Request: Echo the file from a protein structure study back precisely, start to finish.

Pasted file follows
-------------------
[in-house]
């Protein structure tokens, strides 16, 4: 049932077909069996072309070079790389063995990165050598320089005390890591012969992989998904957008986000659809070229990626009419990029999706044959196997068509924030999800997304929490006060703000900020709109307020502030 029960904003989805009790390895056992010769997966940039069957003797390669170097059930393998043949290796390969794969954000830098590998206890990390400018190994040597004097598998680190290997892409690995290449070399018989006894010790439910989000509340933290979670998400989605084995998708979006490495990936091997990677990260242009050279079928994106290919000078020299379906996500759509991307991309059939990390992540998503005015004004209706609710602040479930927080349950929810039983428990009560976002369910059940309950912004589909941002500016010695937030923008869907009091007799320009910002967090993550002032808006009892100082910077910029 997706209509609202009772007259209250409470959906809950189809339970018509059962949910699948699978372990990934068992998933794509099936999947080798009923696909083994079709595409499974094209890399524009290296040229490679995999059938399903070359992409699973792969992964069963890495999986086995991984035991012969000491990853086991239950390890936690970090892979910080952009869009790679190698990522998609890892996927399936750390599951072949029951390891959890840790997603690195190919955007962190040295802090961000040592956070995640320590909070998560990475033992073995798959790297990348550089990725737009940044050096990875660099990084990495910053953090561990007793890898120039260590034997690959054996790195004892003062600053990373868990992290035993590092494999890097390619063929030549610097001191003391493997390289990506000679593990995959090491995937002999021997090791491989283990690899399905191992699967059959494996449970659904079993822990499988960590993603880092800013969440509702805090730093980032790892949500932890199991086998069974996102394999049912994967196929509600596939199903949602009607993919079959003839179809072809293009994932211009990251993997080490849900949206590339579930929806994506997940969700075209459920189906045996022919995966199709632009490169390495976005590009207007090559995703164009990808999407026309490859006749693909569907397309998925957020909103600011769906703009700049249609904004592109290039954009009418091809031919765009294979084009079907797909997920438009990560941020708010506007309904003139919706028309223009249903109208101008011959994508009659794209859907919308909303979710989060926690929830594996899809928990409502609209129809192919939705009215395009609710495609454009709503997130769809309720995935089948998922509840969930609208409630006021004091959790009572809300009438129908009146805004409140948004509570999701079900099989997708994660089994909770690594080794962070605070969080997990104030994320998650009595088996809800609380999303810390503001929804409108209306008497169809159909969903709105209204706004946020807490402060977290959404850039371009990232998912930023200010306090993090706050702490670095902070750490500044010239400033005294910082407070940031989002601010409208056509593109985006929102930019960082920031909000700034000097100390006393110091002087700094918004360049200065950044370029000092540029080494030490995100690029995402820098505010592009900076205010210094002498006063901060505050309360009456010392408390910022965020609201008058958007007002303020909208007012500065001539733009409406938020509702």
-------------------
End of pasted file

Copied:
[in-house]
């Protein structure tokens, strides 16, 4: 049932077909069996072309070079790389063995990165050598320089005390890591012969992989998904957008986000659809070229990626009419990029999706044959196997068509924030999800997304929490006060703000900020709109307020502030 029960904003989805009790390895056992010769997966940039069957003797390669170097059930393998043949290796390969794969954000830098590998206890990390400018190994040597004097598998680190290997892409690995290449070399018989006894010790439910989000509340933290979670998400989605084995998708979006490495990936091997990677990260242009050279079928994106290919000078020299379906996500759509991307991309059939990390992540998503005015004004209706609710602040479930927080349950929810039983428990009560976002369910059940309950912004589909941002500016010695937030923008869907009091007799320009910002967090993550002032808006009892100082910077910029 997706209509609202009772007259209250409470959906809950189809339970018509059962949910699948699978372990990934068992998933794509099936999947080798009923696909083994079709595409499974094209890399524009290296040229490679995999059938399903070359992409699973792969992964069963890495999986086995991984035991012969000491990853086991239950390890936690970090892979910080952009869009790679190698990522998609890892996927399936750390599951072949029951390891959890840790997603690195190919955007962190040295802090961000040592956070995640320590909070998560990475033992073995798959790297990348550089990725737009940044050096990875660099990084990495910053953090561990007793890898120039260590034997690959054996790195004892003062600053990373868990992290035993590092494999890097390619063929030549610097001191003391493997390289990506000679593990995959090491995937002999021997090791491989283990690899399905191992699967059959494996449970659904079993822990499988960590993603880092800013969440509702805090730093980032790892949500932890199991086998069974996102394999049912994967196929509600596939199903949602009607993919079959003839179809072809293009994932211009990251993997080490849900949206590339579930929806994506997940969700075209459920189906045996022919995966199709632009490169390495976005590009207007090559995703164009990808999407026309490859006749693909569907397309998925957020909103600011769906703009700049249609904004592109290039954009009418091809031919765009294979084009079907797909997920438009990560941020708010506007309904003139919706028309223009249903109208101008011959994508009659794209859907919308909303979710989060926690929830594996899809928990409502609209129809192919939705009215395009609710495609454009709503997130769809309720995935089948998922509840969930609208409630006021004091959790009572809300009438129908009146805004409140948004509570999701079900099989997708994660089994909770690594080794962070605070969080997990104030994320998650009595088996809800609380999303810390503001929804409108209306008497169809159909969903709105209204706004946020807490402060977290959404850039371009990232998912930023200010306090993090706050702490670095902070750490500044010239400033005294910082407070940031989002601010409208056509593109985006929102930019960082920031909000700034000097100390006393110091002087700094918004360049200065950044370029000092540029080494030490995100690029995402820098505010592009900076205010210094002498006063901060505050309360009456010392408390910022965020609201008058958007007002303020909208007012500065001539733009409406938020509702």